But it was the jury she had to face on charges of killing her own mother that Valessa, then 17, was most worried about. Valessa was relying on her defense lawyer, Deeanne Athan, to convince a jury she was not a monster. In her opinion, John Whispel and Adam Davis were the murderers.
Athan's defense strategy was to paint Davis as a manipulative, dangerous drug dealer and Valessa as the young, vulnerable child under his spell.
On Nov. 3, 1999, a year and a half after Vicki Robinson was murdered, the youth who cut her throat went on trial. Not only did prosecutors have Davis' confession to the murder, they also had John Whispel.
Whispel agreed to testify against his best friend in exchange for a plea bargain. Davis was found guilty. Six weeks later, Davis - abandoned as a child - was sentenced to death.
Then it was Valessa's turn to face a jury. As her trial got under way, the sides were quickly drawn. On one side were Vicki Robinson's parents and Valessa's grandparents.
"I don't feel she should be able to walk the street again," said her grandfather, Art Klug. On the other was her father and sister. "One thing my child is not, she's not a murderer," said her father Chuck Robinson.
To influence the jury, the defense presented a madeover Valessa for court. "I want her to look like the young, sweet, charming, engaging teen-ager that she is," lawyer Deanne Athan explained.
Athan hoped to prove that Valessa was in another room, drugged on LSD, when Davis and Whispel killed her mother. There was no physical evidence against Valessa - no fingerprints, no DNA. So the prosecution built its case on Valessa's initial confession and the eyewitness account of star witness Whispel.
Whispel opened with a bombshell: "All of a sudden she gets happy, smiles, jumps up and down and says,'Let's kill my mom.' Me and Adam, we're shocked; we're, like, what? And she's, like, 'let's kill my mom,'" he testified.
He declared that Valessa not only wanted her mother dead, she also helped kill her. Whispel told the prosecutor that Valessa sat on her mother's legs, held her down.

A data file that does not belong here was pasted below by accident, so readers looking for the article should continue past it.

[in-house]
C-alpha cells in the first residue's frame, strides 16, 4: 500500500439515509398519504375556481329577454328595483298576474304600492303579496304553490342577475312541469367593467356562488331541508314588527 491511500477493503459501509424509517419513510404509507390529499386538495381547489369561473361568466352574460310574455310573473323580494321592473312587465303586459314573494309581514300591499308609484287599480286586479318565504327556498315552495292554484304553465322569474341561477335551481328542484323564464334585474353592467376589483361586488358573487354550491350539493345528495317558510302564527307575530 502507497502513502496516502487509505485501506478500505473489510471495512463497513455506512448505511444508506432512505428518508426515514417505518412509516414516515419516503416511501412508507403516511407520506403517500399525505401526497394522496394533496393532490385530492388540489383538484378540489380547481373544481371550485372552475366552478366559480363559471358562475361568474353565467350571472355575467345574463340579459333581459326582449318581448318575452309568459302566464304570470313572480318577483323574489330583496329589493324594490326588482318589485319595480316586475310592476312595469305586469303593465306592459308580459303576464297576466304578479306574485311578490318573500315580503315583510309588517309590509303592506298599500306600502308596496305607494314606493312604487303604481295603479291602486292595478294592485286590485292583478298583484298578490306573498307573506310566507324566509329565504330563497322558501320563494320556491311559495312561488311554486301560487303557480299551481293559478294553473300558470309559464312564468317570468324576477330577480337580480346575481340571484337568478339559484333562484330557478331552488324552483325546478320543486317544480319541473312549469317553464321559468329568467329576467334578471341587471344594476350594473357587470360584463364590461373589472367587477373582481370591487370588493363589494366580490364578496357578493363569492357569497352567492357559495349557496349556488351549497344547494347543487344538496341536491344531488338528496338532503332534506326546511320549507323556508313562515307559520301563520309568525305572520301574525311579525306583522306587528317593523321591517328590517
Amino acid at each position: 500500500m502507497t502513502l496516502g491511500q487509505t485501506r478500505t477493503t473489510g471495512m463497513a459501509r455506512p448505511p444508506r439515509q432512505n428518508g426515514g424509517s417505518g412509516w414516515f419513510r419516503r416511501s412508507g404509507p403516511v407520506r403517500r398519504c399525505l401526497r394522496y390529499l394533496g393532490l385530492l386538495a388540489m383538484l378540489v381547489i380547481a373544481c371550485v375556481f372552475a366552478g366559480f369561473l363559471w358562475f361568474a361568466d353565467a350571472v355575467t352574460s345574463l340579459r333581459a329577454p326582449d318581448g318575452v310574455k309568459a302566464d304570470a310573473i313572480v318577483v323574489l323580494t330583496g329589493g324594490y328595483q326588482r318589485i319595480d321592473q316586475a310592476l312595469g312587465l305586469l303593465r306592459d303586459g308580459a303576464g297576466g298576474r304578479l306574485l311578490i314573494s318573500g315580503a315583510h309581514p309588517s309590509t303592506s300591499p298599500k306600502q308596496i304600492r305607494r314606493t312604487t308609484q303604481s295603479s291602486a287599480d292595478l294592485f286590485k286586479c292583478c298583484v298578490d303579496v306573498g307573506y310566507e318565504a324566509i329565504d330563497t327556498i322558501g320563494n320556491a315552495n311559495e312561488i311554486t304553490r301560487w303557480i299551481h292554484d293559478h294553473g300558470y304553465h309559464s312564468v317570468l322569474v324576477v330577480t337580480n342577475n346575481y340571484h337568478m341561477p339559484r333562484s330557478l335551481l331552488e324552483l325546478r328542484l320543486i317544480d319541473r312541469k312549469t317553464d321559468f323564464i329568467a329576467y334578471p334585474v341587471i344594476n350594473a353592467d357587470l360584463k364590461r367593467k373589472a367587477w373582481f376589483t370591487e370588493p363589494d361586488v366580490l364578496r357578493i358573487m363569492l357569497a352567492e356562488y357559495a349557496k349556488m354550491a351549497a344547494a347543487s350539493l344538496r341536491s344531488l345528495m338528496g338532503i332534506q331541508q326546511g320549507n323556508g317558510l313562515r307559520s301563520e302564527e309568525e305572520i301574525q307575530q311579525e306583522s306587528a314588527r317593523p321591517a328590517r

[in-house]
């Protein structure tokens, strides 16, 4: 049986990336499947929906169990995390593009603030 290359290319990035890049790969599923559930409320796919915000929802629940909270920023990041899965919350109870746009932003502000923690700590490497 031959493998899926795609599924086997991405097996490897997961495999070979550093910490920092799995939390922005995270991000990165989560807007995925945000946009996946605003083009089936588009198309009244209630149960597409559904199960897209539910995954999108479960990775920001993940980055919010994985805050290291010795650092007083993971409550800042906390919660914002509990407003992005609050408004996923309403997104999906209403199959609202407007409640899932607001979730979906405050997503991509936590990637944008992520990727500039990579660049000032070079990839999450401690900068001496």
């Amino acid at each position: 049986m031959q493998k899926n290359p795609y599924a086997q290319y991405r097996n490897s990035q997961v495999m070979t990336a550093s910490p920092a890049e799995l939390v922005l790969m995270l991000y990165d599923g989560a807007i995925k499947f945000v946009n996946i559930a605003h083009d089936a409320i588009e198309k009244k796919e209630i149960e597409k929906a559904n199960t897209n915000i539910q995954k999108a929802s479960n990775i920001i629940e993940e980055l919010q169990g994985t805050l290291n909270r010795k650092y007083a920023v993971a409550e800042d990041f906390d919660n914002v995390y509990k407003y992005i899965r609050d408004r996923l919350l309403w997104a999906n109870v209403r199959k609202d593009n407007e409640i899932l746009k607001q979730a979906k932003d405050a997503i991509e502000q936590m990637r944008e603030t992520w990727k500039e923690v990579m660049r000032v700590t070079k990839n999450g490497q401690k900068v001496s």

Valessa did not take the stand. So Athan built her defense by attacking Whispel's credibility. Athan reminded Whispel that his story had changed since he first confessed to police.
After deliberating for almost 18 hours, more than three days, the jury finally reached a verdict: third-degree murder. Seventeen-year-old Valessa Robinson could have been sentenced to life in prison but instead received 20 years.
While Valessa's lawyer is appealing this conviction, there has been no decision since 48 Hours first aired this story more than a year ago. If it stands, Valessa will be in prison at least until her early 30s. Lawyers for Adam Davis are appealing his conviction as well.
Her grandfather Arthur Klug said he didn't want to see Valessa get out on parole.
Her father Chuck Robinson said the verdict was the best that could have happened for except acquittal.
With a mother murdered, and a daughter behind bars, are there any lessons to be learned from a tragedy that makes so little sense? Here's what some of those close to the case told 48 Hours.
When Valessa was asked what she wished her mother had done differently in raising her, she said, "I wish that she'd disciplined me more. I wish she had laid down the rules."
"Vicki just got tired of disciplining her because she was very willful," said public defender Deeanne Athan. "And Vicki just said,...,'I give up; do what you want to do.' And basically, Valessa did whatever she wanted to do."
Her father, when asked if he felt as though he let Valessa down, said he did: "I think had that divorce not happened, Vicki would still be alive, and Valessa wouldn't be in jail. And Adam Davis wouldn't be anywhere near my family."
What should a parent do with a teen who is doing drugs and with a boyfriend like Adam?
Valessa's answer: "They need to be there for them, see that there's something wrong going on," Valessa said. "Get them away from the crowd that they're around."
That, of course, was Vicki Robinson's intention. But it was too little too late.